You will look at in-depth and up to date coverage of areas of current research interest in neuroscience. We will explain recent developments in research methods in neuroscience and provide you with the skills to evaluate critically the assumptions underlying these techniques. Our experts will deliver in-depth knowledge of selected important real-world disorders, such as schizophrenia and Parkinson’s Disease.


Hot Topics in Social Psychology

The topics in this module reflect the lecturers’ active interests:  recent examples are the psychology of animal treatment, social media and nostalgia and propaganda/advertising.  You will explore how social psychology may be applied to real-world problems and learn the skills to engage critically but constructively with social psychological research and theory.


Forensic and Investigative Psychology

You will gain an understanding of the predominant theoretical perspectives of forensic psychology and research on specialised topics such as deception, detection and offender profiling. Additionally, you will develop your capacity to think critically about theories and research methodologies and appreciate the implications of the research for professional practice.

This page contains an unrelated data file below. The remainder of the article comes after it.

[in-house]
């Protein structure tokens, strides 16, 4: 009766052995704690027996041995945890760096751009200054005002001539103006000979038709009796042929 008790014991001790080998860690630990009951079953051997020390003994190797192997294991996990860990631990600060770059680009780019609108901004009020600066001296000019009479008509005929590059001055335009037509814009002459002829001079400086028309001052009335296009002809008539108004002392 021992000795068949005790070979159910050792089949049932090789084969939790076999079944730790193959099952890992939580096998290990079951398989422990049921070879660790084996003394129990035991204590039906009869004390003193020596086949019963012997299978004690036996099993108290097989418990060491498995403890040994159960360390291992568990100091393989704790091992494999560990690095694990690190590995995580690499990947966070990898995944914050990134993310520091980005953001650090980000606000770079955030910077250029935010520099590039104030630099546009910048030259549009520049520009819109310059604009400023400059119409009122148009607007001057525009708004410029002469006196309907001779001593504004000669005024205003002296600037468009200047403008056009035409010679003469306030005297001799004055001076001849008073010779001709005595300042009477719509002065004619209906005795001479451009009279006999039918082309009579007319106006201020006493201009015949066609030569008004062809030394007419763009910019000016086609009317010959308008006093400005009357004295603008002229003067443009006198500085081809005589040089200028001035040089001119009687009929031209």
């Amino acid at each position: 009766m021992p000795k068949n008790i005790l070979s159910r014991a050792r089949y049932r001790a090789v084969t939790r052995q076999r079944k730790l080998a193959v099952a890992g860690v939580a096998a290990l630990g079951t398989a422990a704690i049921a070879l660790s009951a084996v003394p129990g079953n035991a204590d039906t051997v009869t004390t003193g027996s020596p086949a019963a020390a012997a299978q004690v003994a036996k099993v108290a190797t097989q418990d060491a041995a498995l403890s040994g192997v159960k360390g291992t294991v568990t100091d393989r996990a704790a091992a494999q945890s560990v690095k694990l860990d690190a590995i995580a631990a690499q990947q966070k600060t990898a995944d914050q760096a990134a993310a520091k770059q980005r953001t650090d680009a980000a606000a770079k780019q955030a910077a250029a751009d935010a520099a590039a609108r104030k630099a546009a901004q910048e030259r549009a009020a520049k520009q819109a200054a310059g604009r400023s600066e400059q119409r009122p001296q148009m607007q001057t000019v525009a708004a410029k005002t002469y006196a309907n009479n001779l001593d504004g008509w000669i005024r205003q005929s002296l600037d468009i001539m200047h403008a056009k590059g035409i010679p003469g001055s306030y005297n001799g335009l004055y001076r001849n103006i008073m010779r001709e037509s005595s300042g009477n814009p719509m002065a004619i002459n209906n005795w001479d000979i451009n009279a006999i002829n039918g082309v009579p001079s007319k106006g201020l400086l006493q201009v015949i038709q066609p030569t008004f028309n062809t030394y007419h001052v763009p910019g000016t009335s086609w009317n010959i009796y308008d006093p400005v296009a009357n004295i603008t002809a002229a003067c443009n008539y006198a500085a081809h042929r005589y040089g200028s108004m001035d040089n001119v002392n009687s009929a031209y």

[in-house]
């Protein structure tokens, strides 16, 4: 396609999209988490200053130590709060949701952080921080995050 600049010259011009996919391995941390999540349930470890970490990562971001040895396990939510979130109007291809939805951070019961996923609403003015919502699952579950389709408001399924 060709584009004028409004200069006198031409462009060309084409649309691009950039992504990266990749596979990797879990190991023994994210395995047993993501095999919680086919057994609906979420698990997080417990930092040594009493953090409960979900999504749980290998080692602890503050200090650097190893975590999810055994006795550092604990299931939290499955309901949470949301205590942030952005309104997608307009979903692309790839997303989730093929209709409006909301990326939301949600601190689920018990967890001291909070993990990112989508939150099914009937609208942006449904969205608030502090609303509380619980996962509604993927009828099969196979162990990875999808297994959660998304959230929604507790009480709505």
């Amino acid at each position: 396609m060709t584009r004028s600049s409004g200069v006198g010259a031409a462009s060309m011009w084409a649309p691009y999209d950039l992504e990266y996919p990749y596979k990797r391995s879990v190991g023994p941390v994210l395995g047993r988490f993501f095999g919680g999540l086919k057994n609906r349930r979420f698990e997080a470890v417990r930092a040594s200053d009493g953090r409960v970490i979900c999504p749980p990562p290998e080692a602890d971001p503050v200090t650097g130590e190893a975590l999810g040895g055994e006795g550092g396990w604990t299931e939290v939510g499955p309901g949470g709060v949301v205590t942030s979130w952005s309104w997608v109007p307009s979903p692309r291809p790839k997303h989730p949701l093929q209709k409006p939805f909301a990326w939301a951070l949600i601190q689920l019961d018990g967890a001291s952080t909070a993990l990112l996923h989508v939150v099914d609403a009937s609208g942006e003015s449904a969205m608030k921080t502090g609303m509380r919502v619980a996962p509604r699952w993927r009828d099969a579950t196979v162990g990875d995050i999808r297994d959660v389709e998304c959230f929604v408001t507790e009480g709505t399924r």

Psychology of Art

Explore the role of psychological processes in our understanding and appreciation of art. Different forms of art, such as visual art, music and dance, are all multi-dimensional. They can be analysed, evaluated and experienced from various psychological perspectives.


The Psychology of Attention: from the laboratory to everyday behaviour

Attention is relevant to a wide range of psychological phenomena. This module considers what attention is - and what it isn’t - in more detail than is usually provided. We will discuss various theoretical models of attention, but also examine how concepts have been used in areas that include: